A recent Advisory Opinion issued by the Department of Taxation and Finance addresses several interesting New York sales tax questions relating to the furnishing of interconnection, managed IT infrastructure services and co-location services at data centers in New York State. Advisory Opinion, TSB-A-15(53)S (N.Y.S. Dep’t of Taxation & Fin., Dec. 31, 2015). The Advisory Opinion concludes, among other things, that the furnishing of so-called “dark” fiber optic cables through what are known as “cross connect” services does not constitute the sale of taxable telephone or telegraph services and is not subject to sales tax. 

The service provider (“Seller”) provides options for customers to choose various ways of interconnecting with their business partners. Through these “cross connect” services, the Seller’s customers are able to directly connect to various bandwidth providers, including carriers, Internet service providers (“ISPs”) and broadband access networks. This is done through the Seller’s co-location centers in New York, called International Business Exchanges (“IBXs”). The Seller’s customers co-locate their own equipment in the Seller’s IBX facility in order to utilize the technology available at that facility, which in turn enables the customer to connect with business providers, service providers and networks. 

The Department’s ruling on the taxability of each of the enumerated services is summarized below:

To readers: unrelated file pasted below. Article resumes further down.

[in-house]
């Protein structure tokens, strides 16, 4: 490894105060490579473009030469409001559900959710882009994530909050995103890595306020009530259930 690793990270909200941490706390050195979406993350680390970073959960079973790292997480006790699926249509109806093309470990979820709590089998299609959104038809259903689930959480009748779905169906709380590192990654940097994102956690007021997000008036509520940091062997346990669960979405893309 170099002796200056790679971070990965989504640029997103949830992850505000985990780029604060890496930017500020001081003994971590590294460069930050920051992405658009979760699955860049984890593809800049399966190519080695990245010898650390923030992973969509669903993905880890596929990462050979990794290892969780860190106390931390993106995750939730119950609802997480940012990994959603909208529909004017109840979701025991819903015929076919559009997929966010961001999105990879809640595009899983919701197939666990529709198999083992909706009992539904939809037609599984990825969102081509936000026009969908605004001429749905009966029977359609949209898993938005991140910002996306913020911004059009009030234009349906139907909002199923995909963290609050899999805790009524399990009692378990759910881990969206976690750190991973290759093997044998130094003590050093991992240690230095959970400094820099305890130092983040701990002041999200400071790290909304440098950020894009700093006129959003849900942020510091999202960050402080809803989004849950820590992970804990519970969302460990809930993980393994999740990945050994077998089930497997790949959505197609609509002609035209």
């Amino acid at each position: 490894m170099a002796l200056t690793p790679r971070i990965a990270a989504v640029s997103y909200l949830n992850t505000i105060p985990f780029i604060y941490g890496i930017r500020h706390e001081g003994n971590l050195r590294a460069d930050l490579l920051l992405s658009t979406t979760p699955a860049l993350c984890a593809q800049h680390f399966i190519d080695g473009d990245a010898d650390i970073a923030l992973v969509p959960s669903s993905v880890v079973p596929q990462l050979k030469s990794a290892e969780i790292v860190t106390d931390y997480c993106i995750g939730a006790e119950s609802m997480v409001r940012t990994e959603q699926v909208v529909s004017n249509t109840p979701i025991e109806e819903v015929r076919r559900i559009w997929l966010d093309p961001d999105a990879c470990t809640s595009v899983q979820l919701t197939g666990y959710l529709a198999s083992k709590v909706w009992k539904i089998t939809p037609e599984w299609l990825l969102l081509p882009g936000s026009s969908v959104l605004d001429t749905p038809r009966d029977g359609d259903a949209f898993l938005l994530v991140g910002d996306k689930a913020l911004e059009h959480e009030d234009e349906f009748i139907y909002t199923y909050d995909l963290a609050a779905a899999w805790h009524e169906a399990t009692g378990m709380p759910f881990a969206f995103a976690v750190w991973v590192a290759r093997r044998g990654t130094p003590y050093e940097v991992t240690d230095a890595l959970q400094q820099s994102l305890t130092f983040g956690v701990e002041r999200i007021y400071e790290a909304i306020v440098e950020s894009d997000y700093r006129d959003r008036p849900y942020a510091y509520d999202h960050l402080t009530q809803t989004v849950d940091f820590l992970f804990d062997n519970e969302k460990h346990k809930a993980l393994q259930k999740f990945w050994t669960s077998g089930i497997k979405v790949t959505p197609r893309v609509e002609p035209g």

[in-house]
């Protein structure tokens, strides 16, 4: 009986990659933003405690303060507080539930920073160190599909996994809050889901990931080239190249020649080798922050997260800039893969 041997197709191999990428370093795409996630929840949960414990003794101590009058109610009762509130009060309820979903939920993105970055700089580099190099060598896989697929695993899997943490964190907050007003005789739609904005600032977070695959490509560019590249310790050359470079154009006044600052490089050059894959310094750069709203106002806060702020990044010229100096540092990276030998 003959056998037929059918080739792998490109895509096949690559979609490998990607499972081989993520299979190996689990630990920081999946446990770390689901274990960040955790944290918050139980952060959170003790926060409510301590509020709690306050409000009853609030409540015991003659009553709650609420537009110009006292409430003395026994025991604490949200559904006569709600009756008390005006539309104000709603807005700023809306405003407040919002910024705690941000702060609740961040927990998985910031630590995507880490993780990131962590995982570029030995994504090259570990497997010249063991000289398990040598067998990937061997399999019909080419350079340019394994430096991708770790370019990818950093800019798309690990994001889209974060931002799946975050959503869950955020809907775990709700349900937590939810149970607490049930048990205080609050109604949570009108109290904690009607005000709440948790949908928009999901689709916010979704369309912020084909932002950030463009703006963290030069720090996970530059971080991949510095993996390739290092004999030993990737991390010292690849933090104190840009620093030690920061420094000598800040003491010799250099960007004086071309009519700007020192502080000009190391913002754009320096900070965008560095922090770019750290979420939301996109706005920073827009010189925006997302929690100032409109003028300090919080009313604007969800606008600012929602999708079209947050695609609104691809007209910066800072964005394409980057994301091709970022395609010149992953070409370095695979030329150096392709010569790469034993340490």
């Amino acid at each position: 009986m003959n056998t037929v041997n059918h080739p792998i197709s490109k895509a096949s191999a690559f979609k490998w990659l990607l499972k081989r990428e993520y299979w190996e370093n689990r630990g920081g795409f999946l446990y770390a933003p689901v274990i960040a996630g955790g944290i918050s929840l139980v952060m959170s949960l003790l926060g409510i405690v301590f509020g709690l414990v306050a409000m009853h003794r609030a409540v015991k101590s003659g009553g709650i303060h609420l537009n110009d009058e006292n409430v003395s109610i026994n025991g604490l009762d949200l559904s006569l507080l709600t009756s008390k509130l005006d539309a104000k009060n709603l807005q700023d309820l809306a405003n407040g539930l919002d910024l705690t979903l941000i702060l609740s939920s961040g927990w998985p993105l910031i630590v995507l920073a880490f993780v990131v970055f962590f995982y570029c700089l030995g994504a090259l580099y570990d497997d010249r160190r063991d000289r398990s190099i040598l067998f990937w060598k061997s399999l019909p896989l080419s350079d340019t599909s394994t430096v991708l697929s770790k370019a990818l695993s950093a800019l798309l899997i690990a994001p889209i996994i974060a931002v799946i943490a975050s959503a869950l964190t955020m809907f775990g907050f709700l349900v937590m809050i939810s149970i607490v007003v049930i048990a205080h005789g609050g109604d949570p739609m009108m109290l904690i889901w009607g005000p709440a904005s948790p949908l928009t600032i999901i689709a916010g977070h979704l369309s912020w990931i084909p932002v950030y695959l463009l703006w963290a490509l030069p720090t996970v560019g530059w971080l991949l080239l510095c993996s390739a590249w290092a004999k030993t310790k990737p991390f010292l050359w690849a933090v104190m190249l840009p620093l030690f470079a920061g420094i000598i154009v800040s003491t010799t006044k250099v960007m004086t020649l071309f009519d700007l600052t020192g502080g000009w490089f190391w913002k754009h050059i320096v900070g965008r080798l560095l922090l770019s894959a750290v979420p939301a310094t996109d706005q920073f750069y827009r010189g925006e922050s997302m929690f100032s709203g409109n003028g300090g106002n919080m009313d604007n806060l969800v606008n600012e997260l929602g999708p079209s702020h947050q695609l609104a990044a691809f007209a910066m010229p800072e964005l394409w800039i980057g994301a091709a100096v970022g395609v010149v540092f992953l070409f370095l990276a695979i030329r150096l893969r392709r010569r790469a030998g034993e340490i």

1. Charges for “dark fiber.” The Seller provides access to a bundle of fiber optic cables through its cross connect service that allow a customer to connect its equipment with its business partners’ equipment. The customer’s equipment must be co-located at the Seller’s IBX facility in order to access the fiber optic cable. The cable is commonly referred to as “dark fiber,” which means that it remains “dark” until the customer “lights” the cable by establishing service with a third party provider. The Seller does not transmit data, sounds or signals through the cables. The Seller separately states its cross connect service charges on invoices with customers.

Ruling: Because customers use their own equipment to connect to the Seller’s cables, and the third party or ISP transmits the customers’ data or other signals to their destination, the Seller is deemed to be providing “dark cable” only, which means it is not providing taxable telephony or telegraphy services under Tax Law § 1105(b). The charges are also not considered to be for the sale or use of the cables as tangible personal property because the cables as installed constitute capital improvements to real property. 

  1. Co-location charges. Customers contract to co-locate their equipment in “cages” or “suites” at the Seller’s IBX facility in order to utilize the technology at that facility. Customers are given exclusive possession of the space, which can be accessed 24 hours a day, seven days a week.